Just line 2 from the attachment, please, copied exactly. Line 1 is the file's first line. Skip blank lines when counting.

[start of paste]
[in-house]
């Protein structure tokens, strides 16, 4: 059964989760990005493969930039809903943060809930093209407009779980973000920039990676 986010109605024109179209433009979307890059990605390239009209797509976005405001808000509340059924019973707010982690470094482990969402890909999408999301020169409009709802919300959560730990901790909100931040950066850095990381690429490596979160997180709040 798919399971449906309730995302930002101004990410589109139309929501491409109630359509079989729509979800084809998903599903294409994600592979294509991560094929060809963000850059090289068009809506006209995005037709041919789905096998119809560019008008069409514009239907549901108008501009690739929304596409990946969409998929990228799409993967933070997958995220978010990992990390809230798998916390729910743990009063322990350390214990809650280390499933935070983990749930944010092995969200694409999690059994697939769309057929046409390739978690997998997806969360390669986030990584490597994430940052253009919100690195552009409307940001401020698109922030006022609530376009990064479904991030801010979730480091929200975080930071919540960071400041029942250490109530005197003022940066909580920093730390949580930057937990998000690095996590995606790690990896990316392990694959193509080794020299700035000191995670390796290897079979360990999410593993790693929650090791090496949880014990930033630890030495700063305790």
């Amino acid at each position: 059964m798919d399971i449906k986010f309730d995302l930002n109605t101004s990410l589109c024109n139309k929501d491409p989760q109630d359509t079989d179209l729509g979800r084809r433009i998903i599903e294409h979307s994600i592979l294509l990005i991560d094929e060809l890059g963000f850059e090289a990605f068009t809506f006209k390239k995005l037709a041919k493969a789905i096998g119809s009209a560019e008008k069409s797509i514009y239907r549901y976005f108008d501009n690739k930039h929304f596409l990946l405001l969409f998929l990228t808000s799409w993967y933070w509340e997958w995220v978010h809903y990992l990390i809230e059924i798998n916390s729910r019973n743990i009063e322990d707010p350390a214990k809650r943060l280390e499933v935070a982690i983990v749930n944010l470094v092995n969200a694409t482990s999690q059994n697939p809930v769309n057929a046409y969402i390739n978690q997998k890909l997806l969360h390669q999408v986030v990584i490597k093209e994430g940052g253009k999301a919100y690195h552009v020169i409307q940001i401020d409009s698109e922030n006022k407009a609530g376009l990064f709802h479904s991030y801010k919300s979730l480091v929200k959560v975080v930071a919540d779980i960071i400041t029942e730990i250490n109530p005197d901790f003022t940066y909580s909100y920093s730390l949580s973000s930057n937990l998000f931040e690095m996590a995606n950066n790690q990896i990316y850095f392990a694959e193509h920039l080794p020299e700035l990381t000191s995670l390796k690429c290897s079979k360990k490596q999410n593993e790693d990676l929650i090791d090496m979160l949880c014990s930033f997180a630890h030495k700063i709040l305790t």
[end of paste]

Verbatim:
């Protein structure tokens, strides 16, 4: 059964989760990005493969930039809903943060809930093209407009779980973000920039990676 986010109605024109179209433009979307890059990605390239009209797509976005405001808000509340059924019973707010982690470094482990969402890909999408999301020169409009709802919300959560730990901790909100931040950066850095990381690429490596979160997180709040 798919399971449906309730995302930002101004990410589109139309929501491409109630359509079989729509979800084809998903599903294409994600592979294509991560094929060809963000850059090289068009809506006209995005037709041919789905096998119809560019008008069409514009239907549901108008501009690739929304596409990946969409998929990228799409993967933070997958995220978010990992990390809230798998916390729910743990009063322990350390214990809650280390499933935070983990749930944010092995969200694409999690059994697939769309057929046409390739978690997998997806969360390669986030990584490597994430940052253009919100690195552009409307940001401020698109922030006022609530376009990064479904991030801010979730480091929200975080930071919540960071400041029942250490109530005197003022940066909580920093730390949580930057937990998000690095996590995606790690990896990316392990694959193509080794020299700035000191995670390796290897079979360990999410593993790693929650090791090496949880014990930033630890030495700063305790």